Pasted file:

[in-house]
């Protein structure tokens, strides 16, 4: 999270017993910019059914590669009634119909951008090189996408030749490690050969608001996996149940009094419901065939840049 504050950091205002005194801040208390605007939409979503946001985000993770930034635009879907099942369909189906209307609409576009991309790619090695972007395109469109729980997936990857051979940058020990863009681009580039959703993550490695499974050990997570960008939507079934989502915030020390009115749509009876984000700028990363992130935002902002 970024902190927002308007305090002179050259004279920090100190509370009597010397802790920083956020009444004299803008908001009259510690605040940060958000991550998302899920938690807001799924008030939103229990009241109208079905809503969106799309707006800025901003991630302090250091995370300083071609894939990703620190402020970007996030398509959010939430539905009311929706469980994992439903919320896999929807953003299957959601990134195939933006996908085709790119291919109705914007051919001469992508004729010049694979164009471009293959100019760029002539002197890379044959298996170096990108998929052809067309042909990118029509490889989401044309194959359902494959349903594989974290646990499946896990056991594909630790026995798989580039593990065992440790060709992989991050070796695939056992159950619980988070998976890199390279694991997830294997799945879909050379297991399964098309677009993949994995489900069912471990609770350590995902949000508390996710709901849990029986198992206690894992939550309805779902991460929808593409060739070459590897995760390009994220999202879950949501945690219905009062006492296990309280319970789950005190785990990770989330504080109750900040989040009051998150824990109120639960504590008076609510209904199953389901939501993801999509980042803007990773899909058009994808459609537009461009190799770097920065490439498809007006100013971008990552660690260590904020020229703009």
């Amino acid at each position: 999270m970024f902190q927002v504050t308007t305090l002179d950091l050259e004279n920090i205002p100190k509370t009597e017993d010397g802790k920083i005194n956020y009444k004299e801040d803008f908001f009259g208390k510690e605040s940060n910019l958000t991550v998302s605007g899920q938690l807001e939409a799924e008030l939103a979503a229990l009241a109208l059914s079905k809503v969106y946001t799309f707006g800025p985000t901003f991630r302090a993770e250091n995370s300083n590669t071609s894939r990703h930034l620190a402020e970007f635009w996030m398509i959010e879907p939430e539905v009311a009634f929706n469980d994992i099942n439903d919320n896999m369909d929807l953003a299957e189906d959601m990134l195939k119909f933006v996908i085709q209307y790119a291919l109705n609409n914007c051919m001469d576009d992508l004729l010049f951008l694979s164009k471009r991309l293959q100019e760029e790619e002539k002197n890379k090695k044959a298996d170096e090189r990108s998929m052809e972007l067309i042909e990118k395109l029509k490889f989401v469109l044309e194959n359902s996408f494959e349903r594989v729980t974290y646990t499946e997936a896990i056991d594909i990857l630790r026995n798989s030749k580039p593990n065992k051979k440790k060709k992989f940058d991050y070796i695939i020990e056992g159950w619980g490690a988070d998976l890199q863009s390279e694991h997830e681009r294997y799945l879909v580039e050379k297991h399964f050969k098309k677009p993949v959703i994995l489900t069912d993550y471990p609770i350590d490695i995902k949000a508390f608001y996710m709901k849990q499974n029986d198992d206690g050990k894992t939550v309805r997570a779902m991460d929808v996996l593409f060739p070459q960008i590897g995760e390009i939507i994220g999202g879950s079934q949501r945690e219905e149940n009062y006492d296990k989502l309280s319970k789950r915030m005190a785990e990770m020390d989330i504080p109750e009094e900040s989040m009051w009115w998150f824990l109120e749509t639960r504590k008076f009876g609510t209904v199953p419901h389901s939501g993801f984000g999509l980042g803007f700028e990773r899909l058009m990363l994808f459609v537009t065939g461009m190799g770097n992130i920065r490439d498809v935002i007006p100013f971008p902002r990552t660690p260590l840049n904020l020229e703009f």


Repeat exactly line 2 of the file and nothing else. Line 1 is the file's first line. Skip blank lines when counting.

């Protein structure tokens, strides 16, 4: 999270017993910019059914590669009634119909951008090189996408030749490690050969608001996996149940009094419901065939840049 504050950091205002005194801040208390605007939409979503946001985000993770930034635009879907099942369909189906209307609409576009991309790619090695972007395109469109729980997936990857051979940058020990863009681009580039959703993550490695499974050990997570960008939507079934989502915030020390009115749509009876984000700028990363992130935002902002 970024902190927002308007305090002179050259004279920090100190509370009597010397802790920083956020009444004299803008908001009259510690605040940060958000991550998302899920938690807001799924008030939103229990009241109208079905809503969106799309707006800025901003991630302090250091995370300083071609894939990703620190402020970007996030398509959010939430539905009311929706469980994992439903919320896999929807953003299957959601990134195939933006996908085709790119291919109705914007051919001469992508004729010049694979164009471009293959100019760029002539002197890379044959298996170096990108998929052809067309042909990118029509490889989401044309194959359902494959349903594989974290646990499946896990056991594909630790026995798989580039593990065992440790060709992989991050070796695939056992159950619980988070998976890199390279694991997830294997799945879909050379297991399964098309677009993949994995489900069912471990609770350590995902949000508390996710709901849990029986198992206690894992939550309805779902991460929808593409060739070459590897995760390009994220999202879950949501945690219905009062006492296990309280319970789950005190785990990770989330504080109750900040989040009051998150824990109120639960504590008076609510209904199953389901939501993801999509980042803007990773899909058009994808459609537009461009190799770097920065490439498809007006100013971008990552660690260590904020020229703009």